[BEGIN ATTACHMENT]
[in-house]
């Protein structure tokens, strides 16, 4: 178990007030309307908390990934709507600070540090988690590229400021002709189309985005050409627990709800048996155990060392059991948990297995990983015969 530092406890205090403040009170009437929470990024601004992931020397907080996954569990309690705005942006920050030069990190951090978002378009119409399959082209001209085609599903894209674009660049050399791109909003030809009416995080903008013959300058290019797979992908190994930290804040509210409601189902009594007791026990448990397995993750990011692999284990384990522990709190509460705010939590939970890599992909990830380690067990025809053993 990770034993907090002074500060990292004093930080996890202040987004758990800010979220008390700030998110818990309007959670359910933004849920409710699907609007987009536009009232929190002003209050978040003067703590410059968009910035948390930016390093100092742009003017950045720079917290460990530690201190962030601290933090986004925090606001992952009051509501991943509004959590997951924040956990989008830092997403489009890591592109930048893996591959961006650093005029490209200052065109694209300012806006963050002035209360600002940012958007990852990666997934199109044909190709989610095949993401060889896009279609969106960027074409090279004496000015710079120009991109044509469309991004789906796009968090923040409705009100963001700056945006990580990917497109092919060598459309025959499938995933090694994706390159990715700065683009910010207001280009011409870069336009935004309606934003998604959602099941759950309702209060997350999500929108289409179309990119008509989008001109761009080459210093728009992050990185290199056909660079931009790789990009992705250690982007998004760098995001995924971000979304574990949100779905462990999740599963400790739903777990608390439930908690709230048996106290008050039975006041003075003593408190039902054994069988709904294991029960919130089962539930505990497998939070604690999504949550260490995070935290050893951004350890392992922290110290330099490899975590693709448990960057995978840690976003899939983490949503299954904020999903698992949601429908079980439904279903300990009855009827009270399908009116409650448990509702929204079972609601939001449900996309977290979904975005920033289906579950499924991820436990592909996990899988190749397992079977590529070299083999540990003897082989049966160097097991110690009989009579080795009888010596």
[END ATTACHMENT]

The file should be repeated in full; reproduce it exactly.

[in-house]
């Protein structure tokens, strides 16, 4: 178990007030309307908390990934709507600070540090988690590229400021002709189309985005050409627990709800048996155990060392059991948990297995990983015969 530092406890205090403040009170009437929470990024601004992931020397907080996954569990309690705005942006920050030069990190951090978002378009119409399959082209001209085609599903894209674009660049050399791109909003030809009416995080903008013959300058290019797979992908190994930290804040509210409601189902009594007791026990448990397995993750990011692999284990384990522990709190509460705010939590939970890599992909990830380690067990025809053993 990770034993907090002074500060990292004093930080996890202040987004758990800010979220008390700030998110818990309007959670359910933004849920409710699907609007987009536009009232929190002003209050978040003067703590410059968009910035948390930016390093100092742009003017950045720079917290460990530690201190962030601290933090986004925090606001992952009051509501991943509004959590997951924040956990989008830092997403489009890591592109930048893996591959961006650093005029490209200052065109694209300012806006963050002035209360600002940012958007990852990666997934199109044909190709989610095949993401060889896009279609969106960027074409090279004496000015710079120009991109044509469309991004789906796009968090923040409705009100963001700056945006990580990917497109092919060598459309025959499938995933090694994706390159990715700065683009910010207001280009011409870069336009935004309606934003998604959602099941759950309702209060997350999500929108289409179309990119008509989008001109761009080459210093728009992050990185290199056909660079931009790789990009992705250690982007998004760098995001995924971000979304574990949100779905462990999740599963400790739903777990608390439930908690709230048996106290008050039975006041003075003593408190039902054994069988709904294991029960919130089962539930505990497998939070604690999504949550260490995070935290050893951004350890392992922290110290330099490899975590693709448990960057995978840690976003899939983490949503299954904020999903698992949601429908079980439904279903300990009855009827009270399908009116409650448990509702929204079972609601939001449900996309977290979904975005920033289906579950499924991820436990592909996990899988190749397992079977590529070299083999540990003897082989049966160097097991110690009989009579080795009888010596």